Shashi Tharoor, a senior leader from the Congress party, has once again demonstrated that he has no principles and the loyalty towards values and virtues that he claims to have is all fluff. In reply to a desperate appeal by defence-analyst Abhijit Iyer-Mitra to intervene in the matter of the doctor from Kerala who was forced to resign, he said that there was no basis for intervening with a private hospital making a decision on employment.
The appeal by Abhijit Iyer-Mitra was in response to the recent case of Dr Vyas Vishwanathan being forced to resign from the hospital he worked in at Palakkad, Kerala. He was forced to resign due to his support towards the Citizenship Amendment Act and the deportation of illegal immigrants from the country. The Defense Analyst said that since Narendra Modi just uses people, he was hoping that Shashi Tharoor will ‘do something to set this right’ even though the doctor’s views were diametrically opposed to his.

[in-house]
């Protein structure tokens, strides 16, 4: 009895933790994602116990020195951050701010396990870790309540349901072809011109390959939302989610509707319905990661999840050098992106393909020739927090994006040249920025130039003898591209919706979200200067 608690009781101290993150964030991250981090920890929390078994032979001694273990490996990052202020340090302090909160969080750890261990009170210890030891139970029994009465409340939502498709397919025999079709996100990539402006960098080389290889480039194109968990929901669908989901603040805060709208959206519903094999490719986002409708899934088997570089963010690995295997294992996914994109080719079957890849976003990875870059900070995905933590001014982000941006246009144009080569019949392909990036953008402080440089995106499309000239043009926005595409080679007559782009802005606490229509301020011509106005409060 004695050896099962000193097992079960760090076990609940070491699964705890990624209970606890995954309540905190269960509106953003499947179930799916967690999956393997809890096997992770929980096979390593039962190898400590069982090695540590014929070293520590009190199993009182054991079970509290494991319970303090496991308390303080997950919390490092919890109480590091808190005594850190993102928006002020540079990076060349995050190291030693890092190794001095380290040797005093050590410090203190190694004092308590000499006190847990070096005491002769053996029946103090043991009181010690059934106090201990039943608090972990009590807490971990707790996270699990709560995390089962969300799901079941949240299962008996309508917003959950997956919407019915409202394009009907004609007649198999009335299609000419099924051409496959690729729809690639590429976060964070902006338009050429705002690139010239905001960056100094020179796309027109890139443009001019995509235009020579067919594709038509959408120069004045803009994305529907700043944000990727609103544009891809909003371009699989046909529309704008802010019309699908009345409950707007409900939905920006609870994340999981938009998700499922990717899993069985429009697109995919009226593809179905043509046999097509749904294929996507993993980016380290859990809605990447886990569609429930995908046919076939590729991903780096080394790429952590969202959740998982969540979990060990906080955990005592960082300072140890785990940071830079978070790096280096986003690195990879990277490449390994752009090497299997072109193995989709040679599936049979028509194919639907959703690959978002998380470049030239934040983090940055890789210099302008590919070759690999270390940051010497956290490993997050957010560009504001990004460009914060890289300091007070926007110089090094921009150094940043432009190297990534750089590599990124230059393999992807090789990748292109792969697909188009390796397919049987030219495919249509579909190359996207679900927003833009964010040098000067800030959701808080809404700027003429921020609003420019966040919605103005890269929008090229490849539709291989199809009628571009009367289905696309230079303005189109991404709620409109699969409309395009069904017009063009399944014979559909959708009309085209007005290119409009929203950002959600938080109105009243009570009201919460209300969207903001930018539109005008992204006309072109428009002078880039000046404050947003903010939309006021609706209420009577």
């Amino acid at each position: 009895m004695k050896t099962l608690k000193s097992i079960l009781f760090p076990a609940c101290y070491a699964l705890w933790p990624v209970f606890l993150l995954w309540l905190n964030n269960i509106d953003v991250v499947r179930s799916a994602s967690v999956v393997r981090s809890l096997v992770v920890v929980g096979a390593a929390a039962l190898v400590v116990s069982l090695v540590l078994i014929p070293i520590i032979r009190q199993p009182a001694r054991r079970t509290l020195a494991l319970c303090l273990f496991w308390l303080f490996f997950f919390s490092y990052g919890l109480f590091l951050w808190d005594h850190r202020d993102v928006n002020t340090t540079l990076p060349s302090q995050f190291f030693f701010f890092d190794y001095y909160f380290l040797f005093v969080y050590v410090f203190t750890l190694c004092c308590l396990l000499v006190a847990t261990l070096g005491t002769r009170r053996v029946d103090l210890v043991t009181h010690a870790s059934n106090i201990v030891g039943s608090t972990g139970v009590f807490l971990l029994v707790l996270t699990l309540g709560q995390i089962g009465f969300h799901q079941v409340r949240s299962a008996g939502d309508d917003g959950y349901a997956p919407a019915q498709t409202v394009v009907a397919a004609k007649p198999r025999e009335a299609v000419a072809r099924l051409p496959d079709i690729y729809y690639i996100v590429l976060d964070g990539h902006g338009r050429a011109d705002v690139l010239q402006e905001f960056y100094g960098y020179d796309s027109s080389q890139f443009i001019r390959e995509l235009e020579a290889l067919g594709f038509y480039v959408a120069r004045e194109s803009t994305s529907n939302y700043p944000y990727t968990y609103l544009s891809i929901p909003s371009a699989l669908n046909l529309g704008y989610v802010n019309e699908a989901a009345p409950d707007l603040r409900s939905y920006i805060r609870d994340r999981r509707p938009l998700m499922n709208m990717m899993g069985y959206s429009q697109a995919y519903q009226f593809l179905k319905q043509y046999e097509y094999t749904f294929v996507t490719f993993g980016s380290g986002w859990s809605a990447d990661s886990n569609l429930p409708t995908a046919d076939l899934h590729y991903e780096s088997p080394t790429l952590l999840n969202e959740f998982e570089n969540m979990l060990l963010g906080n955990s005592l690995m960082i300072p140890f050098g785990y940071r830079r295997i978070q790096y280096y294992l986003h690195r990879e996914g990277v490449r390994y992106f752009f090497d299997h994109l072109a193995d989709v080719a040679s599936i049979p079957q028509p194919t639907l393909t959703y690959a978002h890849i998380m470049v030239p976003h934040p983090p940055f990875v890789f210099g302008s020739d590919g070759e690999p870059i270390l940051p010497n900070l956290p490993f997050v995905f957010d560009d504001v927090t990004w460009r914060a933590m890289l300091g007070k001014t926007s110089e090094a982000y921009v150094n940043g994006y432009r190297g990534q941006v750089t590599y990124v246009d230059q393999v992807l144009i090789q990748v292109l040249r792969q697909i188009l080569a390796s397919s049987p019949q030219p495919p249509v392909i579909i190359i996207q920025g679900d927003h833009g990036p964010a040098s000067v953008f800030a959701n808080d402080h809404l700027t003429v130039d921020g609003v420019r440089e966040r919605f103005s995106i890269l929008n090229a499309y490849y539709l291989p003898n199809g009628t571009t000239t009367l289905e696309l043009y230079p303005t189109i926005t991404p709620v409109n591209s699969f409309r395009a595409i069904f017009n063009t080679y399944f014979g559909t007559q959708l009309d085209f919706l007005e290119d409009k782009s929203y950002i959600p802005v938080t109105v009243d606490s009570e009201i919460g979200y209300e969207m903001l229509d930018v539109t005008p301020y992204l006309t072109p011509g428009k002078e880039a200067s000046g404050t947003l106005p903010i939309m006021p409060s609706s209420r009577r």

Dr Vishwanathan was accused of being genocidal and a ‘religious fanatic’ and following complaints to the hospital, he had to issue his resignation. Iyer-Mitra’s desperate appeal to Shashi Tharoor came after he resigned himself to the fact that Prime Minister Narendra Modi won’t personally intervene in the matter.